exercises a community caretaker function ‘when the officer discovers a member
of the public who is in need of assistance.’”
(citation omitted). Thus, police are not
limited to taking action only when they have probable cause that a crime was
committed. State v. Anderson, 142 Wis. 2d 162, 167, 417
N.W.2d 411 (Ct. App. 1987).
apply a three-step test to determine whether an officer’s conduct properly
falls within the scope of the community caretaker exception to the Fourth
Amendment’s warrant requirement. When an
officer asserts that he or she is using the community caretaker function, the
circuit court must determine: (1)
whether a search or seizure within the meaning of the Fourth Amendment
occurred; (2) if so, whether the police were exercising a bona fide community caretaker function; and (3)
if so, whether the public interest outweighs the intrusion upon the privacy of
the individual such that the community caretaker
function was reasonably exercised. Anderson,
142 Wis. 2d
at 169. The state bears the burden of
proof. State v. Kramer, 2009 WI
14, ¶17, 315 Wis.
2d 414, 759 N.W.2d 598.
¶11 There is no dispute that Pergande’s frisk of Butler constituted a search within the
meaning of the Fourth Amendment. This
court must now decide whether the State has satisfied the second and third
elements of the Anderson test.
¶12 Regarding whether Pergande acted as a bona fide community
caretaker, Butler concedes that Pergande acted
appropriately when he initially stopped Butler
at the intersection. Butler,
however, argues that Pergande acted outside the scope of the community
caretaker function when he prevented Butler from
walking away from the squad car after Butler
received directions to the Silk Gentleman’s Club.
¶13 We hold that Pergande properly exercised his community caretaker
function during his entire encounter with Butler. Initially, Pergande was acting as a bona fide
community caretaker when he investigated why a man dressed in all black was
standing in the middle of an intersection at 1:28 in the morning. After removing Butler
from the intersection for safety reasons, Pergande observed that Butler was fidgeting,
sweating, and appeared lost and confused.
did not obey Pergande’s command to keep his hands out of his pockets. Indeed, at one point during his conversation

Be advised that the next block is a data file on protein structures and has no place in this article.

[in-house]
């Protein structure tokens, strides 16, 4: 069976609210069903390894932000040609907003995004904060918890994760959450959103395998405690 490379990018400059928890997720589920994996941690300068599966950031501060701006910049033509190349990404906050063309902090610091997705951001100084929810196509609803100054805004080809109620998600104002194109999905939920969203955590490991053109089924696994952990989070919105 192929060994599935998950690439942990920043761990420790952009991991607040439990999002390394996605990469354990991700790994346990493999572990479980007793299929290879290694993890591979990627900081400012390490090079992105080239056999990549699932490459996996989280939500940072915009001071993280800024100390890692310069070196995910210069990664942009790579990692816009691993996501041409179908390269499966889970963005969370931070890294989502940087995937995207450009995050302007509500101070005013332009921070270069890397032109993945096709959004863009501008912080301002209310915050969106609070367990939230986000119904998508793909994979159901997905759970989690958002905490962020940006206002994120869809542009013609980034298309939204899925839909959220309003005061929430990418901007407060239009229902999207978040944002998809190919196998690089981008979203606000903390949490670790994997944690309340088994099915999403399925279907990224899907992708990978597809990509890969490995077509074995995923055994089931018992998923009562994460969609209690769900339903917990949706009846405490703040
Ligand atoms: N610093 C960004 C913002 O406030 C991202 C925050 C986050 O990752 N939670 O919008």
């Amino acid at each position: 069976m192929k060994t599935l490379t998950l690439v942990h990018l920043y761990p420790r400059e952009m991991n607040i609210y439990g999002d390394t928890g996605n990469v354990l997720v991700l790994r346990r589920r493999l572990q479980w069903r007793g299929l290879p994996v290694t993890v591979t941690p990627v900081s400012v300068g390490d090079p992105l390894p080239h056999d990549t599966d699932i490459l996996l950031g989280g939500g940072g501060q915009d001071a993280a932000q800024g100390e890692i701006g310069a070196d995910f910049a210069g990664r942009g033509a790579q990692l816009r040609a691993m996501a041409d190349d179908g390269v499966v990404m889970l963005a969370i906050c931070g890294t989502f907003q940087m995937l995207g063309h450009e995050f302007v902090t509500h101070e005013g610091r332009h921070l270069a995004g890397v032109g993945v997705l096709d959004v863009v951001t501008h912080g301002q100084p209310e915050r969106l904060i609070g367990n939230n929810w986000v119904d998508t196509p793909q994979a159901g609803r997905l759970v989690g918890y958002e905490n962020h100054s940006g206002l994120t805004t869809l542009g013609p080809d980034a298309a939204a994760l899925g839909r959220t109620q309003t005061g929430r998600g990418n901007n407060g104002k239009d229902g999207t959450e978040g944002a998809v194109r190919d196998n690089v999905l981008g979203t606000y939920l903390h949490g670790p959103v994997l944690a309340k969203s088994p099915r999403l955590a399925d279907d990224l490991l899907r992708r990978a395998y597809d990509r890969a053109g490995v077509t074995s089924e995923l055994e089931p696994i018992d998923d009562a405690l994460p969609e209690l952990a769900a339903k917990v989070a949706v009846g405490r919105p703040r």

with Pergande, Butler
began walking away from the squad car.
Pergande even testified that Butler
“looked like he wanted to get away from me.”
Based upon the totality of the circumstances, we are satisfied that
Pergande continued to act in his community caretaker role throughout his
encounter with Butler.
¶14 Finally, regarding the third element of the Anderson test,
we hold that the public interest in safety outweighs Butler’s privacy concerns such that the community caretaker function was
Officer Pergande’s Frisk of Butler
¶15 To determine whether Pergande’s frisk of Butler was reasonable,
we will apply the standard set forth by the United States Supreme Court in Terry
v. Ohio, 392 U.S. 1 (1968). In Terry,
the Court struck a balance between the need for law enforcement officers to
protect themselves from harm and the individual’s right to personal liberty. See id. at 23-25. The Court recognized the dangers faced by
police when conducting close-range investigations of suspects. Id. at
23-24. Where an officer reasonably
believes that his or her safety may be in danger because the suspect the officer
is investigating may be armed, it would be unreasonable not to allow the
officer to conduct a limited search for weapons. Id. at
¶16 In order to limit the state’s power to intrude upon individual
rights, however, the Court held that to justify a frisk “the police officer must be able to
point to specific and articulable facts which, taken together with rational
inferences from those facts, reasonably warrant that intrusion.” Id. at
21. The Court went on to explain that “due weight must be given, not to [the officer’s] inchoate
and unparticularized suspicion or ‘hunch,’ but to the specific reasonable
inferences which he is entitled to draw from the facts in light of his
experience.” Id. at 27.
¶17 Using the Terry
standard, we find that Pergande had a reasonable basis for frisking Butler. When Pergande found Butler,
standing in the middle of an intersection at 1:28 a.m. in a high-crime
neighborhood. Butler was fidgeting, sweating, and refused Pergande’s
commands to keep his hands out of his pockets.
Based on these facts, Pergande could draw a reasonable inference that Butler was armed and
dangerous. His frisk of Butler was thus justified.
¶18 This court is
satisfied that Pergande lawfully seized Butler
in the role of the community caretaker function. As noted by the circuit court, this event was
all one incident; the transition from the initial questioning to the frisk was
based on Pergande’s reasonable safety concerns.
We also hold that under the Terry standard Pergande was
justified in frisking Butler.
By the Court.—Judgment
opinion will not be published. See Wis.
Stat. Rule 809.23(1)(b)4.